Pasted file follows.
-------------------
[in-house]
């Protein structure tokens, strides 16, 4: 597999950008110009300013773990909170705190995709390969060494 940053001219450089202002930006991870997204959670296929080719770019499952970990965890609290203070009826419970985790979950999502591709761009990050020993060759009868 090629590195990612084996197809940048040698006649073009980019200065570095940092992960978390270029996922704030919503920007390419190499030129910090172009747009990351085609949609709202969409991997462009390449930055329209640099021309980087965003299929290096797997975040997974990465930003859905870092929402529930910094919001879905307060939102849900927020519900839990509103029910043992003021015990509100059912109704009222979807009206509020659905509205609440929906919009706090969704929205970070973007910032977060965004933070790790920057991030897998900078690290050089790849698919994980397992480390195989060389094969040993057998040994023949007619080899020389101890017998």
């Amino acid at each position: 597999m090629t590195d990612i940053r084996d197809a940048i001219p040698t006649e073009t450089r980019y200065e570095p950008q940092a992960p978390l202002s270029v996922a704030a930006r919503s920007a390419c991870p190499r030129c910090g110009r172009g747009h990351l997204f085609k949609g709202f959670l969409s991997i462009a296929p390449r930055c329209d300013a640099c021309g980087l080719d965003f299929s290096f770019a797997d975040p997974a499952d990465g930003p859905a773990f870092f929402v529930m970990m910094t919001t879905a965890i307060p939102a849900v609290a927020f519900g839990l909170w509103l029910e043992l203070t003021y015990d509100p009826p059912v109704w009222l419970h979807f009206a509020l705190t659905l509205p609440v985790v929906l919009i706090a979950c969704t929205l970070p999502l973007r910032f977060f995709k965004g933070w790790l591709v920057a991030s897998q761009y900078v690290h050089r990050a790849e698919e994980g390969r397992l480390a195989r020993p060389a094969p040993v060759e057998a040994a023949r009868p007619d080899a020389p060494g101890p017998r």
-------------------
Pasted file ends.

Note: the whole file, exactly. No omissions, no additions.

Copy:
[in-house]
């Protein structure tokens, strides 16, 4: 597999950008110009300013773990909170705190995709390969060494 940053001219450089202002930006991870997204959670296929080719770019499952970990965890609290203070009826419970985790979950999502591709761009990050020993060759009868 090629590195990612084996197809940048040698006649073009980019200065570095940092992960978390270029996922704030919503920007390419190499030129910090172009747009990351085609949609709202969409991997462009390449930055329209640099021309980087965003299929290096797997975040997974990465930003859905870092929402529930910094919001879905307060939102849900927020519900839990509103029910043992003021015990509100059912109704009222979807009206509020659905509205609440929906919009706090969704929205970070973007910032977060965004933070790790920057991030897998900078690290050089790849698919994980397992480390195989060389094969040993057998040994023949007619080899020389101890017998």
């Amino acid at each position: 597999m090629t590195d990612i940053r084996d197809a940048i001219p040698t006649e073009t450089r980019y200065e570095p950008q940092a992960p978390l202002s270029v996922a704030a930006r919503s920007a390419c991870p190499r030129c910090g110009r172009g747009h990351l997204f085609k949609g709202f959670l969409s991997i462009a296929p390449r930055c329209d300013a640099c021309g980087l080719d965003f299929s290096f770019a797997d975040p997974a499952d990465g930003p859905a773990f870092f929402v529930m970990m910094t919001t879905a965890i307060p939102a849900v609290a927020f519900g839990l909170w509103l029910e043992l203070t003021y015990d509100p009826p059912v109704w009222l419970h979807f009206a509020l705190t659905l509205p609440v985790v929906l919009i706090a979950c969704t929205l970070p999502l973007r910032f977060f995709k965004g933070w790790l591709v920057a991030s897998q761009y900078v690290h050089r990050a790849e698919e994980g390969r397992l480390a195989r020993p060389a094969p040993v060759e057998a040994a023949r009868p007619d080899a020389p060494g101890p017998r």